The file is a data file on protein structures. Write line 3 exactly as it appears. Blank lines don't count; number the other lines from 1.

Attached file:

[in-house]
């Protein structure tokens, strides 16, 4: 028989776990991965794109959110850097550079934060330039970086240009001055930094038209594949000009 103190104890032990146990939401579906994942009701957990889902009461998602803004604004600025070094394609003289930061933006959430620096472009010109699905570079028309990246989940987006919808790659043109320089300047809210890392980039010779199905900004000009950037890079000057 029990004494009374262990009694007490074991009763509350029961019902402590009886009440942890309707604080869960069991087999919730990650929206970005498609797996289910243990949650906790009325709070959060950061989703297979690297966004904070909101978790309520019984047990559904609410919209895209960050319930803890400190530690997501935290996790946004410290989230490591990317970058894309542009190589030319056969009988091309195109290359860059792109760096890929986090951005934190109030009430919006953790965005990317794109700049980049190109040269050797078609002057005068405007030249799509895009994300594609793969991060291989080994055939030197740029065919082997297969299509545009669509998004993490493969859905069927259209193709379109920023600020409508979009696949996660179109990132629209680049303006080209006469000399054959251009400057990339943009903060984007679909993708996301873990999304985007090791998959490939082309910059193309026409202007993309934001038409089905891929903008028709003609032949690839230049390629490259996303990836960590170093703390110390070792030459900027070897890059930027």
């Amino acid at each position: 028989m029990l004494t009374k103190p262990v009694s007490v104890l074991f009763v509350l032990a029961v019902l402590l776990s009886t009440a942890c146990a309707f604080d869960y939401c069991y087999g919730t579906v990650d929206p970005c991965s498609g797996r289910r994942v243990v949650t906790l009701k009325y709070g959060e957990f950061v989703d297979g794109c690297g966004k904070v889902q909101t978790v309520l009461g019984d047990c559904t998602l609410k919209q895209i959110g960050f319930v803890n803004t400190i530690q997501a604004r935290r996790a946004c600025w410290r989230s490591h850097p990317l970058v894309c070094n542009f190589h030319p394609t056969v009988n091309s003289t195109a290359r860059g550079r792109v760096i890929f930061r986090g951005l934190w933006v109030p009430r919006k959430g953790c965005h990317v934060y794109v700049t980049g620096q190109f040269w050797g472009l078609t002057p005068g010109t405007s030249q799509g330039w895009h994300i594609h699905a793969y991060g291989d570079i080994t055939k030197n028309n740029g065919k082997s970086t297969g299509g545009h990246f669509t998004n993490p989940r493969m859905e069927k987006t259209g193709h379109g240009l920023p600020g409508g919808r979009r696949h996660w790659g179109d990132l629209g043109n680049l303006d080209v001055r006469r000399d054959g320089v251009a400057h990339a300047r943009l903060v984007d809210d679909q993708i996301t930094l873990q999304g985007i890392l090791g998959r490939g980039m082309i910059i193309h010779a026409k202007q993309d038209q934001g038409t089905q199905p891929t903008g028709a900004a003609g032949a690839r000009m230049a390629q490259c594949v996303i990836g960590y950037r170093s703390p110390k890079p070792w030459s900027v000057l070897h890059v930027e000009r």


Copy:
């Amino acid at each position: 028989m029990l004494t009374k103190p262990v009694s007490v104890l074991f009763v509350l032990a029961v019902l402590l776990s009886t009440a942890c146990a309707f604080d869960y939401c069991y087999g919730t579906v990650d929206p970005c991965s498609g797996r289910r994942v243990v949650t906790l009701k009325y709070g959060e957990f950061v989703d297979g794109c690297g966004k904070v889902q909101t978790v309520l009461g019984d047990c559904t998602l609410k919209q895209i959110g960050f319930v803890n803004t400190i530690q997501a604004r935290r996790a946004c600025w410290r989230s490591h850097p990317l970058v894309c070094n542009f190589h030319p394609t056969v009988n091309s003289t195109a290359r860059g550079r792109v760096i890929f930061r986090g951005l934190w933006v109030p009430r919006k959430g953790c965005h990317v934060y794109v700049t980049g620096q190109f040269w050797g472009l078609t002057p005068g010109t405007s030249q799509g330039w895009h994300i594609h699905a793969y991060g291989d570079i080994t055939k030197n028309n740029g065919k082997s970086t297969g299509g545009h990246f669509t998004n993490p989940r493969m859905e069927k987006t259209g193709h379109g240009l920023p600020g409508g919808r979009r696949h996660w790659g179109d990132l629209g043109n680049l303006d080209v001055r006469r000399d054959g320089v251009a400057h990339a300047r943009l903060v984007d809210d679909q993708i996301t930094l873990q999304g985007i890392l090791g998959r490939g980039m082309i910059i193309h010779a026409k202007q993309d038209q934001g038409t089905q199905p891929t903008g028709a900004a003609g032949a690839r000009m230049a390629q490259c594949v996303i990836g960590y950037r170093s703390p110390k890079p070792w030459s900027v000057l070897h890059v930027e000009r």